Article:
Sweeping Changes Coming to California Cannabis Markets

It has been more than three years since recreational cannabis became legal in California, however the city has not issued a single retail license to a social equity applicant.

The Department of Cannabis Regulation recently made recommendations to the Los Angeles City Council that, if approved, would bring about significant changes to the cannabis industry in LA.

One of the biggest proposed changes concerns how the licensing system will operate over the next five years. The proposal states that the only applications that would be granted for retail licenses in the city would be ones from social equity applicants, a policy that lawmakers ask to continue until the year 2025.

Making these changes would be a huge step towards fulfilling the promises made to voters of California when Proposition 64 (the law that made recreational cannabis legal in California) was proposed. One of the key components of Prop. 64 (and arguably the driving force behind its political support) was the inclusion of a social equity program with the goal of repaying the communities and individuals that have been most affected by cannabis enforcement during American prohibition of marijuana over the last 60 years. Coinciding with mass protests in the wake of the murder of George Floyd, the idea of social justice and equity is long past overdue and needs to be addressed immediately.

From the Department Of Cannabis Regulation's website:

"The Social Equity Program (SEP) is one tool the City of Los Angeles is using to begin to acknowledge and repair the harm caused by the War on Drugs and the disparate enforcement of cannabis prohibition. The goal of of the Social Equity Program is to promote equitable ownership and employment opportunities in the cannabis industry in order to decrease disparities in life outcomes for marginalized communities, and to address the disproportionate impacts of the War on Drugs in this communities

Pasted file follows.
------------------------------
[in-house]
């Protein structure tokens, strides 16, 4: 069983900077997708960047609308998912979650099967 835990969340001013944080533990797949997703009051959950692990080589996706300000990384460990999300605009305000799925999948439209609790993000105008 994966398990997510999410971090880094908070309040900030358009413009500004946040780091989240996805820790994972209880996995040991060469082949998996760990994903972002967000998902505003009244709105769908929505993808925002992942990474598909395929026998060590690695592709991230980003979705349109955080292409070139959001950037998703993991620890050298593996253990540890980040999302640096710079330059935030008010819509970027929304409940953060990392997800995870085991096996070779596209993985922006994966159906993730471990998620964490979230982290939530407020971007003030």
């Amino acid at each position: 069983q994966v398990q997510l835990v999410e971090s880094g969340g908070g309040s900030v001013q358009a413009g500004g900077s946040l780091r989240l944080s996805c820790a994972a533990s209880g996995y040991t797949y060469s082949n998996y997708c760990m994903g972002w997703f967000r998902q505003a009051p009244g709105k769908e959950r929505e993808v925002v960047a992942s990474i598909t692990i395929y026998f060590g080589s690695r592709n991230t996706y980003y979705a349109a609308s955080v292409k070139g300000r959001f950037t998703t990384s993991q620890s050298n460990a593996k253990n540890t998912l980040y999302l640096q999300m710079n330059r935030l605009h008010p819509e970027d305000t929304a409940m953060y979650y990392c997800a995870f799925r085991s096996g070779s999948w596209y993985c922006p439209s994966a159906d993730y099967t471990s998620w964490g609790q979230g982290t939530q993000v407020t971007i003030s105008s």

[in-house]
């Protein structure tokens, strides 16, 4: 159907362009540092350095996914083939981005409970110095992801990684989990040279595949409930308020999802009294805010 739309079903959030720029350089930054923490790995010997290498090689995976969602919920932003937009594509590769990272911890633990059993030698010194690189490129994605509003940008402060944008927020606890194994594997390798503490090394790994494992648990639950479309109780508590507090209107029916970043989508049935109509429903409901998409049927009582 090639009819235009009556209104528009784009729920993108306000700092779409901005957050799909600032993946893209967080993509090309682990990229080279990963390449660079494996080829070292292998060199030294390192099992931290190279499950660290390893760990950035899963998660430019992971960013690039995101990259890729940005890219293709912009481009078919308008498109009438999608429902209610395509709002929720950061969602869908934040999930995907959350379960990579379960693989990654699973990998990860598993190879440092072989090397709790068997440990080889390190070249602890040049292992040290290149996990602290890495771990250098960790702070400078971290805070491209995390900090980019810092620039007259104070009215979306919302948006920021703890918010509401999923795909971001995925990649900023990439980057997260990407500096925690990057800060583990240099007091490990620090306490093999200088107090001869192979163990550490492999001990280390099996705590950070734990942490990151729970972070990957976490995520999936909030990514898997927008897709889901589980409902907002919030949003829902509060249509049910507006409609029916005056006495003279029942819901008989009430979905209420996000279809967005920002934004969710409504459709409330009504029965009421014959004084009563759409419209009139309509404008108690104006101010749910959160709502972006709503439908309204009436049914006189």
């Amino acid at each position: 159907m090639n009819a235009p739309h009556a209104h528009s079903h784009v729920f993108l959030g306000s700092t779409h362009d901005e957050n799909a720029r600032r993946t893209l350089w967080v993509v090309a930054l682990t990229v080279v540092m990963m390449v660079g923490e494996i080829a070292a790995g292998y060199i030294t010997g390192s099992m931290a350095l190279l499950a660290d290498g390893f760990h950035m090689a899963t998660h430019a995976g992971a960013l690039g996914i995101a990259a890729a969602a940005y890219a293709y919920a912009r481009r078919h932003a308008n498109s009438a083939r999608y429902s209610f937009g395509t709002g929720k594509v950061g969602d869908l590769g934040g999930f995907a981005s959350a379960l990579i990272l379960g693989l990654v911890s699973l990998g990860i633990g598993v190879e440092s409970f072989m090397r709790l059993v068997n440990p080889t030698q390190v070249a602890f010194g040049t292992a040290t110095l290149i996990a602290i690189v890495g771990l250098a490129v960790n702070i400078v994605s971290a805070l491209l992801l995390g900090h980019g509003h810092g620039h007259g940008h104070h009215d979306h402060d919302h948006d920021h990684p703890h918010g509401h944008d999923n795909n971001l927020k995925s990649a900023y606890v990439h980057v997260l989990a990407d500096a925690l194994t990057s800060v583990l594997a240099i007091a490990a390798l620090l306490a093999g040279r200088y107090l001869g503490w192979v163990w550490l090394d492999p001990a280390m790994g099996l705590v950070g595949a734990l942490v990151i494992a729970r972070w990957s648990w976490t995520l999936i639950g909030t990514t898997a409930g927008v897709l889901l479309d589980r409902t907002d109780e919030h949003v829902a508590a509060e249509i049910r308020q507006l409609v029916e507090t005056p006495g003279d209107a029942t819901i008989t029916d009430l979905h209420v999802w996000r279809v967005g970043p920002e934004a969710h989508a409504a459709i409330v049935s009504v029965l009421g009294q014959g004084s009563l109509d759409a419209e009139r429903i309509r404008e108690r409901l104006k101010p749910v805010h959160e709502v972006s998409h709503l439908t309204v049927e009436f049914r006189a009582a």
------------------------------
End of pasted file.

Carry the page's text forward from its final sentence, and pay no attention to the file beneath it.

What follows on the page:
What's the Problem?

It has been more than three years since recreational cannabis became legal in California, however the city has not issued a single retail license to a social equity applicant. Not one single license. The most vocal advocates say that the city has failed to deliver on its promises and that the SEP, as it stands today, will be unable to meet its obligations to the most impacted communities unless significant changes are made.

Here are the changes being proposed by the DCR:

  • Establish a process for the issuance of temporary approval for all applicants
  • Allow businesses to relocate
  • Clarify the process for applicants to request a finding of Public Convenience or Necessity
  • Allow individuals to participate in the Social Equity Program based on the original criteria or new criteria as supported by the Expanded Social Equity Analysis.
  • Amend the selection process for Phase 3 Round 2 Type 10 retail application processing by establishing a selection process that identifies Social Equity Individual Applicants eligible for further process via a lottery process rather than an online, first-come, first serve process.
  • Limit Type 10 and Type 9 application processing to Social Equity Individual Applicants until January 1, 2025, unless an applicant received priority processing under LAMC Sec. 104.07
  • Expand the definition of Equity Share and establish related requirements to provide additional protections to mitigate against potential predatory practices.
  • Reorganize, clarify and include necessary procedures for the administration of the City's commercial cannabis Licensing and Social Equity Program.
  • Address recommendations put forth by the Cannabis Regulation Commission
  • Address extensive feedback from the licensing and Social Equity Program stakeholders
What Are the Qualifications of the Social Equity Program?

Social Equity Program

Social Equity Program
It is really important that the DCR, City Council, and lawmakers of Los Angeles get this right, because it will set the tone for states to enact similar Social Equity Programs within their own cannabis markets.
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